A flaw in Intel’s processor chips will force a major redesign of the Linux and Windows kernels to fix the security vulnerability.
To date, the open-source Linux kernel’s virtual memory system is going under the knife as programmers are looking at how to fix it.
At the same time, Microsoft will issue changes to its Windows operating system in an upcoming Patch Tuesday.
As a result of the fixes, the updates will mean a performance hit of up to 30 percent.
While everything is still new, and the effects are still undergoing tests, there could be a five to 30 percent slow down, depending on the task and the processor model. The newest Intel chips have features like PCID which could reduce the performance hit.
Similar operating systems, such as Apple’s 64-bit macOS, will also end up updated as the flaw is in the Intel x86-64 hardware. The flaw will have to be fixed in software at the OS level, or via a new processor that does not have the vulnerability built in.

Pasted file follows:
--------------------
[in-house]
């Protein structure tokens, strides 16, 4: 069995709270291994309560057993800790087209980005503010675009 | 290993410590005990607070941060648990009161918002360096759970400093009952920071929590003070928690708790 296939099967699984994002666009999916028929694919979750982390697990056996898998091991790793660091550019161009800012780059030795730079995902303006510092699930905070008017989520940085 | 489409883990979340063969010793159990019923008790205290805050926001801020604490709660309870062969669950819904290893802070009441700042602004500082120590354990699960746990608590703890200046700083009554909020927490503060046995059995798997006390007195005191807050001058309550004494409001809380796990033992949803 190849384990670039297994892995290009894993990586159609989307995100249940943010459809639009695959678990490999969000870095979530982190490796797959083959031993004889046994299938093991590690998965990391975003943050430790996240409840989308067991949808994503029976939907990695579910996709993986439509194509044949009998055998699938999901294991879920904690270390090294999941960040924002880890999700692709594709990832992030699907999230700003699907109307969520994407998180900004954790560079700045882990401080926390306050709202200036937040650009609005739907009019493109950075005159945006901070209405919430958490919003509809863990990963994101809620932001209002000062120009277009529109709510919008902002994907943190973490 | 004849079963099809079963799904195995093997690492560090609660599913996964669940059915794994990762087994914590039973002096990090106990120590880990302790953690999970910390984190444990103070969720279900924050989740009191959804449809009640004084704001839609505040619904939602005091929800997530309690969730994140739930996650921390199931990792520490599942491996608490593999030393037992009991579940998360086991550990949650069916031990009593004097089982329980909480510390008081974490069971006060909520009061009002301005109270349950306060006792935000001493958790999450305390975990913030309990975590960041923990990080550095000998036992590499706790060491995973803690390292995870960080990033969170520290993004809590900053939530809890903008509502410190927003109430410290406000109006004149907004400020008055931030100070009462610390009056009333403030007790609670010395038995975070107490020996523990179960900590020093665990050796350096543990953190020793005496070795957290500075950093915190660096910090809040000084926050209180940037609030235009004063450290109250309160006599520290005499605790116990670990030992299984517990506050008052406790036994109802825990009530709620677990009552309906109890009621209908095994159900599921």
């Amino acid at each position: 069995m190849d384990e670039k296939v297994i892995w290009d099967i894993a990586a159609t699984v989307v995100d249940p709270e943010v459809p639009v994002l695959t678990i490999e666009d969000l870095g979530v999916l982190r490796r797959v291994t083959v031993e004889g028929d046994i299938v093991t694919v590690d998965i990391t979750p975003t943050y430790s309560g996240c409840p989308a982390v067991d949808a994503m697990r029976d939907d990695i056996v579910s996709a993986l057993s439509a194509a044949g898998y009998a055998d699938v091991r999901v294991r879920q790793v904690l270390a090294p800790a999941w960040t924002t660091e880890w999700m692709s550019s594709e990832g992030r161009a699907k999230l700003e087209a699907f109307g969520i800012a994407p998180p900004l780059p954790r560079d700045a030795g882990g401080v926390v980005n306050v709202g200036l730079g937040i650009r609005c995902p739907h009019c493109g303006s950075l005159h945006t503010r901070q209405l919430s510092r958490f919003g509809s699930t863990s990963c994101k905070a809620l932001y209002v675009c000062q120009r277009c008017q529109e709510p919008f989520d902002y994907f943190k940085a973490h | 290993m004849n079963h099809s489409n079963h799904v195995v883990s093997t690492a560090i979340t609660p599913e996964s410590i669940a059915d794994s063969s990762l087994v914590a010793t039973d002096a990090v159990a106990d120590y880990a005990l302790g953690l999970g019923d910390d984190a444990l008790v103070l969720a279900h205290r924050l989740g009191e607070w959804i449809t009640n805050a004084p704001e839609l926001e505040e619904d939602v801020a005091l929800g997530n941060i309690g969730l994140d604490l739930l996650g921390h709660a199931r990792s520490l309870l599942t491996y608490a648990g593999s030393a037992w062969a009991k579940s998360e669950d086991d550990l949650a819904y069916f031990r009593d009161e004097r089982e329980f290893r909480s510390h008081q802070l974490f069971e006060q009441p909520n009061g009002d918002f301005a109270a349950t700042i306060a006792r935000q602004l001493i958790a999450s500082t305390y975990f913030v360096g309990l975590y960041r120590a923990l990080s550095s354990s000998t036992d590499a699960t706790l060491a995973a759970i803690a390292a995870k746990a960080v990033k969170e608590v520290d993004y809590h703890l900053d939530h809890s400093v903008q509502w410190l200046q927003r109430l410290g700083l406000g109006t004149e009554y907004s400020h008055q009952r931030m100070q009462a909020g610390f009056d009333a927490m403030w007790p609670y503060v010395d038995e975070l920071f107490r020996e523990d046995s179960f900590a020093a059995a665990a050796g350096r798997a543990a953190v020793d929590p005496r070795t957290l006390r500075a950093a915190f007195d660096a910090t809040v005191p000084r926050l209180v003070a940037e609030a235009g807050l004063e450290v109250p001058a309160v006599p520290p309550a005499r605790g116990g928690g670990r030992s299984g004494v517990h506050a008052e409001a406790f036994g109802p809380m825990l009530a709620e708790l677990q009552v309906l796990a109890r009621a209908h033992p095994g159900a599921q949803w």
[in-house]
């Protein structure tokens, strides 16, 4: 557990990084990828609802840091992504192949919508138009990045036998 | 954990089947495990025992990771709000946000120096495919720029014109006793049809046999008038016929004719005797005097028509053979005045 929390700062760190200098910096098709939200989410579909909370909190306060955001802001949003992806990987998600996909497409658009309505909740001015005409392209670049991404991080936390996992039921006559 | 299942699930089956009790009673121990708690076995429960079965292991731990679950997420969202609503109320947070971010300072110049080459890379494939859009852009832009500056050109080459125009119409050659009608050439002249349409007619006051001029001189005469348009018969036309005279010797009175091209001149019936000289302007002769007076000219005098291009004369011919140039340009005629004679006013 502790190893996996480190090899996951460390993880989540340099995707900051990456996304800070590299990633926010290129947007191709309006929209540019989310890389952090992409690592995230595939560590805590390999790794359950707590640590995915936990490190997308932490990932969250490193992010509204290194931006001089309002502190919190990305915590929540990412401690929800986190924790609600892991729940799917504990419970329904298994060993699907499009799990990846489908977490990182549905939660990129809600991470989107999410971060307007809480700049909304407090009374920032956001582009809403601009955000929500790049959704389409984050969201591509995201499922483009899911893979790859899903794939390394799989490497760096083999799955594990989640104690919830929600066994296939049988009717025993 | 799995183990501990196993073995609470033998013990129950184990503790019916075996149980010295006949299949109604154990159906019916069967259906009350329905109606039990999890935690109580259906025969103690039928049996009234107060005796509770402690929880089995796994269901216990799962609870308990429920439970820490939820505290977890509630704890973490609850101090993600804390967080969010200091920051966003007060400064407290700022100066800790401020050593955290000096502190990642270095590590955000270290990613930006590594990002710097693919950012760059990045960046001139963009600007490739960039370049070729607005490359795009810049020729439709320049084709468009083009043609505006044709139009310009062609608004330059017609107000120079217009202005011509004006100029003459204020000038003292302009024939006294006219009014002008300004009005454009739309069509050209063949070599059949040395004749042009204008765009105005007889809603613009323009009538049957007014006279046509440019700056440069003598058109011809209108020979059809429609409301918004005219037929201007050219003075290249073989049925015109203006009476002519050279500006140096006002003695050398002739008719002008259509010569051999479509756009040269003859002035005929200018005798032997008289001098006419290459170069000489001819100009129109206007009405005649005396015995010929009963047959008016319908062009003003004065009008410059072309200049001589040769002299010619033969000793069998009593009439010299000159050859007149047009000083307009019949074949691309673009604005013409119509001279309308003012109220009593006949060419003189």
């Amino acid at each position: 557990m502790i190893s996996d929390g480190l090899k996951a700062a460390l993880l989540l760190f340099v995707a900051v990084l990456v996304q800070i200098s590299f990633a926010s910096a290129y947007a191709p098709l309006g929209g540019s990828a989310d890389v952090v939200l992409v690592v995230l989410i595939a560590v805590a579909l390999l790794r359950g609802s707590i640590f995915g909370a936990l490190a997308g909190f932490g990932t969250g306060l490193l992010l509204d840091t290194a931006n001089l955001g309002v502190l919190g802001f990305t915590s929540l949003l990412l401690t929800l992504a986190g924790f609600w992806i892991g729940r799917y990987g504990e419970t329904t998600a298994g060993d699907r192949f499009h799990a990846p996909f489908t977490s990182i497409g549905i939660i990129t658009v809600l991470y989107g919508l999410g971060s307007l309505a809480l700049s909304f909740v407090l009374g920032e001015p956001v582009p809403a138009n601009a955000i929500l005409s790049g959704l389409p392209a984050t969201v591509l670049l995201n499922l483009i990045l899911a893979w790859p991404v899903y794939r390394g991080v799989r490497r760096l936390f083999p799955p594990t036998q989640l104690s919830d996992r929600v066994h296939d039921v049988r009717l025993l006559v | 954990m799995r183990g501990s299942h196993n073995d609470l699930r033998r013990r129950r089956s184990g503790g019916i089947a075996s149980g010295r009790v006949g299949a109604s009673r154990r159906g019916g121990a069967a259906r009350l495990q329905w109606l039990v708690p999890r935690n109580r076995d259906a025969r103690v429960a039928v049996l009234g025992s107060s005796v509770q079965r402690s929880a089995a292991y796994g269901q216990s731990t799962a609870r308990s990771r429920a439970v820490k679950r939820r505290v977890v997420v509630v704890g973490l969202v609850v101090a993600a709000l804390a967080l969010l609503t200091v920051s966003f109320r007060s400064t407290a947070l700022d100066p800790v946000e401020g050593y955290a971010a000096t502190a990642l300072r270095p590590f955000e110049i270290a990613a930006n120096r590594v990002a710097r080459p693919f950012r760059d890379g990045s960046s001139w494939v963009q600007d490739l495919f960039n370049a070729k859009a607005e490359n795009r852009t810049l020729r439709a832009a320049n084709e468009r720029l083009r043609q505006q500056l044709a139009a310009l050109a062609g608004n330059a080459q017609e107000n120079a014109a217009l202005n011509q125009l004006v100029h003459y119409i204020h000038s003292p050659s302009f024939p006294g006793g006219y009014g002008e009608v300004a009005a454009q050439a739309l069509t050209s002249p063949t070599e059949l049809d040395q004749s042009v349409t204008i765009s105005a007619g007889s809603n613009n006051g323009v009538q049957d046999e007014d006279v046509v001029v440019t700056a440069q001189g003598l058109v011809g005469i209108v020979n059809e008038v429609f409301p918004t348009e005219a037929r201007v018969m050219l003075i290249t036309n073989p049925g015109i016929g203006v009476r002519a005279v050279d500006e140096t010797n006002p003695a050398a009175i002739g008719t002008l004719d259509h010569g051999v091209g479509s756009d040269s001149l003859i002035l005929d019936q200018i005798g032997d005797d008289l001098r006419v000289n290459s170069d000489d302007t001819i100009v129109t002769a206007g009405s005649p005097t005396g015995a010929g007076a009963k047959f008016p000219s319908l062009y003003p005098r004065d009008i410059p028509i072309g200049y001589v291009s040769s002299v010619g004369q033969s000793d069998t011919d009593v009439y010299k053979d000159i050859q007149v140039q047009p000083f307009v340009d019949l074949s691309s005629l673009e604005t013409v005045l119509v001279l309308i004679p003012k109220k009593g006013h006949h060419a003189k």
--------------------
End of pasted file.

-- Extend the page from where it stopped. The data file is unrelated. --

Intel officials were not immediately available for comment.
The fix is to separate the kernel’s memory completely from user processes using what’s called Kernel Page Table Isolation, or KPTI.
Whenever a running program needs to do something like write to a file or open a network connection it has to temporarily hand control of the processor to the kernel to carry out the job. To make the transition from user mode to kernel mode and back to user mode as fast and efficient as possible, the kernel is present in all processes’ virtual memory address spaces, although it is invisible to these programs. When the kernel is needed, the program makes a system call, the processor switches to kernel mode and enters the kernel. When it is done, the CPU is told to switch back to user mode, and reenter the process. While in user mode, the kernel’s code and data remains out of sight but present in the process’s page tables.
These KPTI patches move the kernel into a separate address space, so it’s not just invisible to a running process, it’s not even there at all, according to the published report.
The vulnerability could end up exploited toleverage other security bugs.
At worst, the hole could be abused by programs and logged-in users to read the contents of the kernel’s memory. Suffice to say, this is not great. The kernel’s memory space is hidden from user processes and programs because it may contain all sorts of secrets, such as passwords, login keys or files cached from disk.
It is possible the bug could be abused to defeat kernel address space layout randomization (KASLR). This is a defense mechanism used by various operating systems to place components of the kernel in randomized locations in virtual memory.